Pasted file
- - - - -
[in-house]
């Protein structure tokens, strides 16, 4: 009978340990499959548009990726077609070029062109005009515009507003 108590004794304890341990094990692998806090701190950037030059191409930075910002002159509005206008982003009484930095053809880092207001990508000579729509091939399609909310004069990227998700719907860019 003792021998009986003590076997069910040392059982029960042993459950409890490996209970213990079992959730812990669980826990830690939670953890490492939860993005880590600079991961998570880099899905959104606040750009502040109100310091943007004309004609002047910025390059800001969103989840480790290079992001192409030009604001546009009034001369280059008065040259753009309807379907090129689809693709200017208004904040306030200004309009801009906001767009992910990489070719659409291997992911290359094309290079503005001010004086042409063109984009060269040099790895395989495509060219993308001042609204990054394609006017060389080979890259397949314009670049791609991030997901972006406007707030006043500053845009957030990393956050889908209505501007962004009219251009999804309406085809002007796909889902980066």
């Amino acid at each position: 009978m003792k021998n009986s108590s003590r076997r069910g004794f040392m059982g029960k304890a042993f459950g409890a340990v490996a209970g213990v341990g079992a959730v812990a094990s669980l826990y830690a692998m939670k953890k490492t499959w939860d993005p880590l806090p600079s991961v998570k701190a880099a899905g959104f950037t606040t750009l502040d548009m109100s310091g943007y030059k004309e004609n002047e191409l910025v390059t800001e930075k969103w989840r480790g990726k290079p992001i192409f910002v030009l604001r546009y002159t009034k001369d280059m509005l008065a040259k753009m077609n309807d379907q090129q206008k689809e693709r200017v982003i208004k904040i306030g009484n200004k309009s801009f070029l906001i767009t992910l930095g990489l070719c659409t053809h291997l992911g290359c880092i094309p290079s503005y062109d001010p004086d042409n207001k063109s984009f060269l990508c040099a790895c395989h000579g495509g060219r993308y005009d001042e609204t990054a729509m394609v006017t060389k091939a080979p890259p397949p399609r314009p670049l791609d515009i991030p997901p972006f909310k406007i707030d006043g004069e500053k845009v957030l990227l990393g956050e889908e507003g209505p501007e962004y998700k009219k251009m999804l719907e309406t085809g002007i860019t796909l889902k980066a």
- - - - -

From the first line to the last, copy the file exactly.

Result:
[in-house]
């Protein structure tokens, strides 16, 4: 009978340990499959548009990726077609070029062109005009515009507003 108590004794304890341990094990692998806090701190950037030059191409930075910002002159509005206008982003009484930095053809880092207001990508000579729509091939399609909310004069990227998700719907860019 003792021998009986003590076997069910040392059982029960042993459950409890490996209970213990079992959730812990669980826990830690939670953890490492939860993005880590600079991961998570880099899905959104606040750009502040109100310091943007004309004609002047910025390059800001969103989840480790290079992001192409030009604001546009009034001369280059008065040259753009309807379907090129689809693709200017208004904040306030200004309009801009906001767009992910990489070719659409291997992911290359094309290079503005001010004086042409063109984009060269040099790895395989495509060219993308001042609204990054394609006017060389080979890259397949314009670049791609991030997901972006406007707030006043500053845009957030990393956050889908209505501007962004009219251009999804309406085809002007796909889902980066």
């Amino acid at each position: 009978m003792k021998n009986s108590s003590r076997r069910g004794f040392m059982g029960k304890a042993f459950g409890a340990v490996a209970g213990v341990g079992a959730v812990a094990s669980l826990y830690a692998m939670k953890k490492t499959w939860d993005p880590l806090p600079s991961v998570k701190a880099a899905g959104f950037t606040t750009l502040d548009m109100s310091g943007y030059k004309e004609n002047e191409l910025v390059t800001e930075k969103w989840r480790g990726k290079p992001i192409f910002v030009l604001r546009y002159t009034k001369d280059m509005l008065a040259k753009m077609n309807d379907q090129q206008k689809e693709r200017v982003i208004k904040i306030g009484n200004k309009s801009f070029l906001i767009t992910l930095g990489l070719c659409t053809h291997l992911g290359c880092i094309p290079s503005y062109d001010p004086d042409n207001k063109s984009f060269l990508c040099a790895c395989h000579g495509g060219r993308y005009d001042e609204t990054a729509m394609v006017t060389k091939a080979p890259p397949p399609r314009p670049l791609d515009i991030p997901p972006f909310k406007i707030d006043g004069e500053k845009v957030l990227l990393g956050e889908e507003g209505p501007e962004y998700k009219k251009m999804l719907e309406t085809g002007i860019t796909l889902k980066a």